Native Woodland Survey of Scotland (NWSS)

The Native Woodland Survey of Scotland (NWSS) was carried out from 2006-2013 in order to establish the first authoritative picture of Scotland's native woodlands.

The field-based survey, whose results were released in full in February 2014, was undertaken by Forestry Commission Scotland to identify and map the location, extent, type and condition of all of Scotland's native woodlands.

Why was the survey carried out?

Native woodlands have played an important part in Scottish culture, having been used for wood, shelter, hunting and forage throughout our history. They are also important for biodiversity and nature conservation, and provide numerous other economic and cultural benefits.

Although much has been done in recent decades to protect, restore and expand our remaining native woods, until now there has not been a reliable national inventory to help plan further action. The NWSS equips us with that information by providing a sound, detailed and accurate understanding of the location, condition, extent and composition of our native woodland resource.

The survey, carried out by highly trained field surveyors over seven years, is the first consistent and authoritative national survey of Scotland's native woods.

Where can I view the survey results, maps and data?

NWSS-Report2014

The report, Scotland's Native Woodlands, was released on 3rd February 2014 by Paul Wheelhouse MSP, the then Minister for Environment and Climate Change. The 100-page document gives a national overview of the NWSS results and assesses the state of Scotland’s native woodlands:

Scotland’s Native Woodlands: Results from the Native Woodland Survey of Scotland (PDF 5.3MB)

You can also view the results as detailed digital maps and native woodland composition data:

  • The online Map Viewer allows users to view and explore native woodland locations and attribute data at a variety of scales.
  • The data download site provides the full survey dataset for Geographical Information Systems (GIS) users, currently in Esri shapefile format.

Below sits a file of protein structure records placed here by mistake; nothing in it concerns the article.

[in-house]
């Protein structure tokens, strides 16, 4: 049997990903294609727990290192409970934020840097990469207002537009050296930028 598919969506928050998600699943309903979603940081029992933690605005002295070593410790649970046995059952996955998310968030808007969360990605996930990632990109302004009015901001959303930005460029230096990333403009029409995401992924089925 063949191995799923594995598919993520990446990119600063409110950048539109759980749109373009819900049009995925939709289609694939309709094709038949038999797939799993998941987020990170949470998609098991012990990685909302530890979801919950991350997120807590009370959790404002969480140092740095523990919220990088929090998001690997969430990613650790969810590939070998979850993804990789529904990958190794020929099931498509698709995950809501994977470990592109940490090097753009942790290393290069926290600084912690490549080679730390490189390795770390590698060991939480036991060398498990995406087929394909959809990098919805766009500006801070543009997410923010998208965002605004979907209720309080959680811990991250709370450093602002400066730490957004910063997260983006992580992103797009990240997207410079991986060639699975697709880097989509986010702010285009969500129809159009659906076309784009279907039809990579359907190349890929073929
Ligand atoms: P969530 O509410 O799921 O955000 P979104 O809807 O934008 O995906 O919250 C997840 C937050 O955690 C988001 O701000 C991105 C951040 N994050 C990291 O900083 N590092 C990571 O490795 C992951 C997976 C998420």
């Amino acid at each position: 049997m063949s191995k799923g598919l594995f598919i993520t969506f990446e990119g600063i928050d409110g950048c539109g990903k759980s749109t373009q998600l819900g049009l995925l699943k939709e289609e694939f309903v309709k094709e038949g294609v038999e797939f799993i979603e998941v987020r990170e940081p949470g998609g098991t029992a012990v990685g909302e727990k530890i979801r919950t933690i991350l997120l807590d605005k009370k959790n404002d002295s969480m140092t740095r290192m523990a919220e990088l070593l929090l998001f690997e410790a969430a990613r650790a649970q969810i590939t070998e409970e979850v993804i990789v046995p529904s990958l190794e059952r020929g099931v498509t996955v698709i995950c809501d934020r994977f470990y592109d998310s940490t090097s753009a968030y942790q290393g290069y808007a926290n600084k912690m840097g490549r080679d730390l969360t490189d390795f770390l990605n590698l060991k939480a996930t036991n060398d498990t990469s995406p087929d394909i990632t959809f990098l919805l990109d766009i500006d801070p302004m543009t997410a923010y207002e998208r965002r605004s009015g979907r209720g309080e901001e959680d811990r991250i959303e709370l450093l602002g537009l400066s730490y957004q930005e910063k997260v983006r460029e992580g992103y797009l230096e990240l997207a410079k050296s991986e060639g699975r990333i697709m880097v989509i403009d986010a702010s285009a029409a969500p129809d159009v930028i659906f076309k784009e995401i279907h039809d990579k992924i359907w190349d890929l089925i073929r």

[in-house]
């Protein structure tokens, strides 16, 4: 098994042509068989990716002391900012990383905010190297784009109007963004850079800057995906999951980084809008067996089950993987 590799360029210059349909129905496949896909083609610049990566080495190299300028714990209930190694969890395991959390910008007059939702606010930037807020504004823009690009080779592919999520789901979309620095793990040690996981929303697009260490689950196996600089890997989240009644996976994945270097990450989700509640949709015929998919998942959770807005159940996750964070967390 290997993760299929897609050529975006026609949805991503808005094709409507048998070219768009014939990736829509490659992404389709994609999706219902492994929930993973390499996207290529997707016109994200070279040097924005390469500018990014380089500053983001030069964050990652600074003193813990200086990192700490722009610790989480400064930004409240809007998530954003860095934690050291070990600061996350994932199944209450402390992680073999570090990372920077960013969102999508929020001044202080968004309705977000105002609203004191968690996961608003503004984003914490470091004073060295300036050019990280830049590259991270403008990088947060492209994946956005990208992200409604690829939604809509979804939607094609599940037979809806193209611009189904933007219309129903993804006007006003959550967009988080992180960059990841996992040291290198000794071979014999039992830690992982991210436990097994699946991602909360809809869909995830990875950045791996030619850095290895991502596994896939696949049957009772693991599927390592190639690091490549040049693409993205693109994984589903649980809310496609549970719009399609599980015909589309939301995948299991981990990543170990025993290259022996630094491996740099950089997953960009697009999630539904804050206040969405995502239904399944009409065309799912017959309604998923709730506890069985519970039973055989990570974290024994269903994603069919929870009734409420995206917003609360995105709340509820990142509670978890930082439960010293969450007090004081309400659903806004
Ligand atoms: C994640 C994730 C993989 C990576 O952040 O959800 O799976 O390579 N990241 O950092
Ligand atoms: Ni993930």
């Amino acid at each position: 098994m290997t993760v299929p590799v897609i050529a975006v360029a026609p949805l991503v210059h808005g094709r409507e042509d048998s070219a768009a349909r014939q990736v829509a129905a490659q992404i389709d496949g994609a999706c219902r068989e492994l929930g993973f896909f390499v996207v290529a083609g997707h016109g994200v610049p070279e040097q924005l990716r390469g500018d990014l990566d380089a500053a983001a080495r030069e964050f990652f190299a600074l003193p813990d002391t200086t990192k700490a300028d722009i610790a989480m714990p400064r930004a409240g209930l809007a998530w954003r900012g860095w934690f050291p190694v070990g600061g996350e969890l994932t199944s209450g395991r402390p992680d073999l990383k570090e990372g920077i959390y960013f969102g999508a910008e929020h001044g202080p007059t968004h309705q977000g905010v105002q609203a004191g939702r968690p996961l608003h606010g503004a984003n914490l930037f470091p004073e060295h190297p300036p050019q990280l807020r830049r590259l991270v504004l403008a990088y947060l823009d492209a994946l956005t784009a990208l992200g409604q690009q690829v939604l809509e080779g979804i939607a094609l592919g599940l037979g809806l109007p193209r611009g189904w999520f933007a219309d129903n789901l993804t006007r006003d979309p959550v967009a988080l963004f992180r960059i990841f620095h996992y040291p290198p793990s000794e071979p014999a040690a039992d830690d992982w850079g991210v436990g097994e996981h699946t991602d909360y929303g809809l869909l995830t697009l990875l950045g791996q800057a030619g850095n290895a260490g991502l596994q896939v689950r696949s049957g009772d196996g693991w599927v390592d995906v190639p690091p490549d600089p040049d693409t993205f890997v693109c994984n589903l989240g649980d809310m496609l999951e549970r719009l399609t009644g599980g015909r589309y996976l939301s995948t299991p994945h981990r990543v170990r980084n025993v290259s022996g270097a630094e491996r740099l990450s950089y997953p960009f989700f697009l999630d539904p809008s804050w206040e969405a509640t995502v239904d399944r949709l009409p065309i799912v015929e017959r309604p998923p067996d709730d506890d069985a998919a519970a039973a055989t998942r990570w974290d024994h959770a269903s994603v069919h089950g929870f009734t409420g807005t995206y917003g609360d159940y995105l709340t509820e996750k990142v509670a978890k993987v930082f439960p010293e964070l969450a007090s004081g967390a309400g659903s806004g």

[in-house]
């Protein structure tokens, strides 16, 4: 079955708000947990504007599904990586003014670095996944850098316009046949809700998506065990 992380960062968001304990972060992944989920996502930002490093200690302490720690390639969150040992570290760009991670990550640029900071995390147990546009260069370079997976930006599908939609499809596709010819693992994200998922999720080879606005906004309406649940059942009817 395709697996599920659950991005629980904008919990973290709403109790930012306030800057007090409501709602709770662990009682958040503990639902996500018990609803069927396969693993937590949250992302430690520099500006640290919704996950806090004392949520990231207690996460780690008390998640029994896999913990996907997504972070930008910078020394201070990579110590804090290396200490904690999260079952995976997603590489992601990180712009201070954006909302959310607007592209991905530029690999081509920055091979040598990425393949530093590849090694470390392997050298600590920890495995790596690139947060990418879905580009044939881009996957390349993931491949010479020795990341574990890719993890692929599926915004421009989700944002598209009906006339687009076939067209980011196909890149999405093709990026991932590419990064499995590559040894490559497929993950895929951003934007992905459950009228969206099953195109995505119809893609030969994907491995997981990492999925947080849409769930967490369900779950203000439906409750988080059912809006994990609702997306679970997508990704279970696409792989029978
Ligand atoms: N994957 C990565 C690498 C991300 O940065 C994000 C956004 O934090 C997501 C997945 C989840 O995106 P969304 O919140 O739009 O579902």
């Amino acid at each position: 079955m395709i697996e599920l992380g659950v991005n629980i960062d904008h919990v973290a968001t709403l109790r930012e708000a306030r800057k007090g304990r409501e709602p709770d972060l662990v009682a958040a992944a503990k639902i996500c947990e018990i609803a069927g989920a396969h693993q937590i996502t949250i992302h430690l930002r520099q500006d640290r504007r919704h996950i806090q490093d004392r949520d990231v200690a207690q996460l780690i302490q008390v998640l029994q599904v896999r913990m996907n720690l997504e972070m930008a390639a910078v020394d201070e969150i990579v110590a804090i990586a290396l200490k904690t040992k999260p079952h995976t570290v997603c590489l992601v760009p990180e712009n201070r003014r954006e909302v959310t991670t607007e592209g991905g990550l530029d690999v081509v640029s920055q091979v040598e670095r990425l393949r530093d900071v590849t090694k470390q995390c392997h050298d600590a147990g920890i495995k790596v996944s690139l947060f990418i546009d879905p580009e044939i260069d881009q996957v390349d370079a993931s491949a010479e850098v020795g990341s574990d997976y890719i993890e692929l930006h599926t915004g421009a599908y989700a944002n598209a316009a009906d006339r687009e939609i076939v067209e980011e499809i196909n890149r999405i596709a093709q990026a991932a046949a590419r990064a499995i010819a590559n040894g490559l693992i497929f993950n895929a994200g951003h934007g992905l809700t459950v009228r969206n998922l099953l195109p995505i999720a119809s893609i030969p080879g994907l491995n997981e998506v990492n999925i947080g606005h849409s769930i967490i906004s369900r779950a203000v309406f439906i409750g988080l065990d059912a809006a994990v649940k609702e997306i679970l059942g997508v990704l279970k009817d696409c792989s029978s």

What can the survey results be used for?

Data from NWSS can be used in many ways and at national, regional, and local or woodland scales.

Examples of use at national or regional scale

  • Provides an overview as context for regional and local assessments and decision making, such as SEAs and EIAs, or SSSI condition assessment or selection
  • Informs national reporting for priority woodland habitats, by providing common baseline information on area and condition
  • Information on management and ecosystem services / values to inform policy and strategies
  • Information for development and land use planning of various kinds including development plans, Local Biodiversity Action Plans, Indicative Forestry Strategies/Forestry Frameworks, national park plans, habitat network and green network planning, and wider scenario development and testing
  • Strategic planning of the delivery of targets for native woods (expansion, improvement and restoration)
  • Identifying potential habitat for threatened/priority species (linking to data on niches and distribution)

Examples of use at local scale

  • Informing Forest plans/Forest design plans, woodland management plans
  • Detailed habitat network development and location of new native woods
  • Baseline for monitoring change in individual woods

 

Useful information